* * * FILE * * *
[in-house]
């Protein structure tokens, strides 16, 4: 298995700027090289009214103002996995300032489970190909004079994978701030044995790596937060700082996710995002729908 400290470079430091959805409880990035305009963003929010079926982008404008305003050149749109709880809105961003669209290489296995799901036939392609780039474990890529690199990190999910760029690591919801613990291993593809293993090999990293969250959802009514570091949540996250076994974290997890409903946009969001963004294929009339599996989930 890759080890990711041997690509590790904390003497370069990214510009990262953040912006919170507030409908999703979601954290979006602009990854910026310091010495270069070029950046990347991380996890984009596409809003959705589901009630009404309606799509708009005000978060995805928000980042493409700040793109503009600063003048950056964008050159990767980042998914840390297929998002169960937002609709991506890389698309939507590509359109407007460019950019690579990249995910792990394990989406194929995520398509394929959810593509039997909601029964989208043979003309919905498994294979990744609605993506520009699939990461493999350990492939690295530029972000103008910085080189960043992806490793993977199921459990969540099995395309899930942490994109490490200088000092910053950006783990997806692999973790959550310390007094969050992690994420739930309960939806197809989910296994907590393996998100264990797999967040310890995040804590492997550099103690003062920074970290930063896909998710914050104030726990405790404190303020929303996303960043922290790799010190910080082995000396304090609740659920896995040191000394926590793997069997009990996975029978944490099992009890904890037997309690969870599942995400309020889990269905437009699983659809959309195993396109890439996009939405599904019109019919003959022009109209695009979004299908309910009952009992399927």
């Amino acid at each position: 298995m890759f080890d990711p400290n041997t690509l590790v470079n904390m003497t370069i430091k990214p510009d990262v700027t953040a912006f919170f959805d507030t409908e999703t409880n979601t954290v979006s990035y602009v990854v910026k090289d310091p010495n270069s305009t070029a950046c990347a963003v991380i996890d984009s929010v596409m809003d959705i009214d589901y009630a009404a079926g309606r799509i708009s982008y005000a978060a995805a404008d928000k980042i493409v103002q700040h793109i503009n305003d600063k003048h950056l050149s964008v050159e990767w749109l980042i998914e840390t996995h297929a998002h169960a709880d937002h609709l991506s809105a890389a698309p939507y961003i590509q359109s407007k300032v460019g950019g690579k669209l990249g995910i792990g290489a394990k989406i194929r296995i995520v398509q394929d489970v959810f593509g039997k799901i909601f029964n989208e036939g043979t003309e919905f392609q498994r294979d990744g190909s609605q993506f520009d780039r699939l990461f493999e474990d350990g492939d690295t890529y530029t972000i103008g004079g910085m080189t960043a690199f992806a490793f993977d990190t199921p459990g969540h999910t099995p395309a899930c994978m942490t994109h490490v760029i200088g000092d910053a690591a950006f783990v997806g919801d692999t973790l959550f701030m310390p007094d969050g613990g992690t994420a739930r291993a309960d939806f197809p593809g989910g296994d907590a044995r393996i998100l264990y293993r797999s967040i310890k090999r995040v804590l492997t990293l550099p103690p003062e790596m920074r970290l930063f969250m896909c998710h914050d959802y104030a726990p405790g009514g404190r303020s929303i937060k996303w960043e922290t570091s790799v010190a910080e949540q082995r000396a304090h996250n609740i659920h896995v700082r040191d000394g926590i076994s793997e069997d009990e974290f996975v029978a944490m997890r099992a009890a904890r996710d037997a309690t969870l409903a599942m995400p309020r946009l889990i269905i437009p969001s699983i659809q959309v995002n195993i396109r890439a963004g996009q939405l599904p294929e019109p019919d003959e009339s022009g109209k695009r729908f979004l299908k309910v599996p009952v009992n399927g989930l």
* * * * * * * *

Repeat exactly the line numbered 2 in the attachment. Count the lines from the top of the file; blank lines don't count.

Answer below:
């Protein structure tokens, strides 16, 4: 298995700027090289009214103002996995300032489970190909004079994978701030044995790596937060700082996710995002729908 400290470079430091959805409880990035305009963003929010079926982008404008305003050149749109709880809105961003669209290489296995799901036939392609780039474990890529690199990190999910760029690591919801613990291993593809293993090999990293969250959802009514570091949540996250076994974290997890409903946009969001963004294929009339599996989930 890759080890990711041997690509590790904390003497370069990214510009990262953040912006919170507030409908999703979601954290979006602009990854910026310091010495270069070029950046990347991380996890984009596409809003959705589901009630009404309606799509708009005000978060995805928000980042493409700040793109503009600063003048950056964008050159990767980042998914840390297929998002169960937002609709991506890389698309939507590509359109407007460019950019690579990249995910792990394990989406194929995520398509394929959810593509039997909601029964989208043979003309919905498994294979990744609605993506520009699939990461493999350990492939690295530029972000103008910085080189960043992806490793993977199921459990969540099995395309899930942490994109490490200088000092910053950006783990997806692999973790959550310390007094969050992690994420739930309960939806197809989910296994907590393996998100264990797999967040310890995040804590492997550099103690003062920074970290930063896909998710914050104030726990405790404190303020929303996303960043922290790799010190910080082995000396304090609740659920896995040191000394926590793997069997009990996975029978944490099992009890904890037997309690969870599942995400309020889990269905437009699983659809959309195993396109890439996009939405599904019109019919003959022009109209695009979004299908309910009952009992399927």